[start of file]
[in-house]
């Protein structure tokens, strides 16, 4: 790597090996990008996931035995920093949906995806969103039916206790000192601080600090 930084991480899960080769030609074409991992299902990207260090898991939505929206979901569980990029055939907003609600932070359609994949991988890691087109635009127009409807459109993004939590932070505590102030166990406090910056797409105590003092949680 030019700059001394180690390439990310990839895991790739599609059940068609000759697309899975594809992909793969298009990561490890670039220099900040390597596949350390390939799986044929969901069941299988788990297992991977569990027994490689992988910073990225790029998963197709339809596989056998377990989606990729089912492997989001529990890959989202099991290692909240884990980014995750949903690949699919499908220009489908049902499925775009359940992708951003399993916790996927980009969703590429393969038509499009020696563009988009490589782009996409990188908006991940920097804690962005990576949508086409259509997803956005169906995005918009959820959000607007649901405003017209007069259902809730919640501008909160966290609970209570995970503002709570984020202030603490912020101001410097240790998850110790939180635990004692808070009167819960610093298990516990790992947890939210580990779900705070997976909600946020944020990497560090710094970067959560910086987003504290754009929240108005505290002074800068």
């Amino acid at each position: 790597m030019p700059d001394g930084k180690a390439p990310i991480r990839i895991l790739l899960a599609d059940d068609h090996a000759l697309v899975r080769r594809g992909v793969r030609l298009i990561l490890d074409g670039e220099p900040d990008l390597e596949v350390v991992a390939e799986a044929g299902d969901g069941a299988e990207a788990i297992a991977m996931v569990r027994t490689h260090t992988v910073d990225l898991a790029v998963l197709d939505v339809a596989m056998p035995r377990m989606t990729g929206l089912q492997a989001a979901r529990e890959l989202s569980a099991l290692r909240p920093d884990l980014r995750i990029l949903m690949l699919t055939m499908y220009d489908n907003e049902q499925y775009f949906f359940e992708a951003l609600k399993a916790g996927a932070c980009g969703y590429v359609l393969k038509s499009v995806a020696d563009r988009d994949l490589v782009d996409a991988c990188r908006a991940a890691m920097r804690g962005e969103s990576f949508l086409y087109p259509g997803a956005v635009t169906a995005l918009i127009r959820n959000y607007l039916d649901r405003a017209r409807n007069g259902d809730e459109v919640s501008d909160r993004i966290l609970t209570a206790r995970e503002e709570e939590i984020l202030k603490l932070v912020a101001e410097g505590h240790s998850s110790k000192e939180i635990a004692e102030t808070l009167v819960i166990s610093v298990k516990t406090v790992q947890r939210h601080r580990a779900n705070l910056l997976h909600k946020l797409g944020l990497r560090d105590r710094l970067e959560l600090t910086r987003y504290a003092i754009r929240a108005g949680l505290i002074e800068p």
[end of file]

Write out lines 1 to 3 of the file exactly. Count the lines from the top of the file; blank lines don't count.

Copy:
[in-house]
């Protein structure tokens, strides 16, 4: 790597090996990008996931035995920093949906995806969103039916206790000192601080600090 930084991480899960080769030609074409991992299902990207260090898991939505929206979901569980990029055939907003609600932070359609994949991988890691087109635009127009409807459109993004939590932070505590102030166990406090910056797409105590003092949680 030019700059001394180690390439990310990839895991790739599609059940068609000759697309899975594809992909793969298009990561490890670039220099900040390597596949350390390939799986044929969901069941299988788990297992991977569990027994490689992988910073990225790029998963197709339809596989056998377990989606990729089912492997989001529990890959989202099991290692909240884990980014995750949903690949699919499908220009489908049902499925775009359940992708951003399993916790996927980009969703590429393969038509499009020696563009988009490589782009996409990188908006991940920097804690962005990576949508086409259509997803956005169906995005918009959820959000607007649901405003017209007069259902809730919640501008909160966290609970209570995970503002709570984020202030603490912020101001410097240790998850110790939180635990004692808070009167819960610093298990516990790992947890939210580990779900705070997976909600946020944020990497560090710094970067959560910086987003504290754009929240108005505290002074800068």
């Amino acid at each position: 790597m030019p700059d001394g930084k180690a390439p990310i991480r990839i895991l790739l899960a599609d059940d068609h090996a000759l697309v899975r080769r594809g992909v793969r030609l298009i990561l490890d074409g670039e220099p900040d990008l390597e596949v350390v991992a390939e799986a044929g299902d969901g069941a299988e990207a788990i297992a991977m996931v569990r027994t490689h260090t992988v910073d990225l898991a790029v998963l197709d939505v339809a596989m056998p035995r377990m989606t990729g929206l089912q492997a989001a979901r529990e890959l989202s569980a099991l290692r909240p920093d884990l980014r995750i990029l949903m690949l699919t055939m499908y220009d489908n907003e049902q499925y775009f949906f359940e992708a951003l609600k399993a916790g996927a932070c980009g969703y590429v359609l393969k038509s499009v995806a020696d563009r988009d994949l490589v782009d996409a991988c990188r908006a991940a890691m920097r804690g962005e969103s990576f949508l086409y087109p259509g997803a956005v635009t169906a995005l918009i127009r959820n959000y607007l039916d649901r405003a017209r409807n007069g259902d809730e459109v919640s501008d909160r993004i966290l609970t209570a206790r995970e503002e709570e939590i984020l202030k603490l932070v912020a101001e410097g505590h240790s998850s110790k000192e939180i635990a004692e102030t808070l009167v819960i166990s610093v298990k516990t406090v790992q947890r939210h601080r580990a779900n705070l910056l997976h909600k946020l797409g944020l990497r560090d105590r710094l970067e959560l600090t910086r987003y504290a003092i754009r929240a108005g949680l505290i002074e800068p």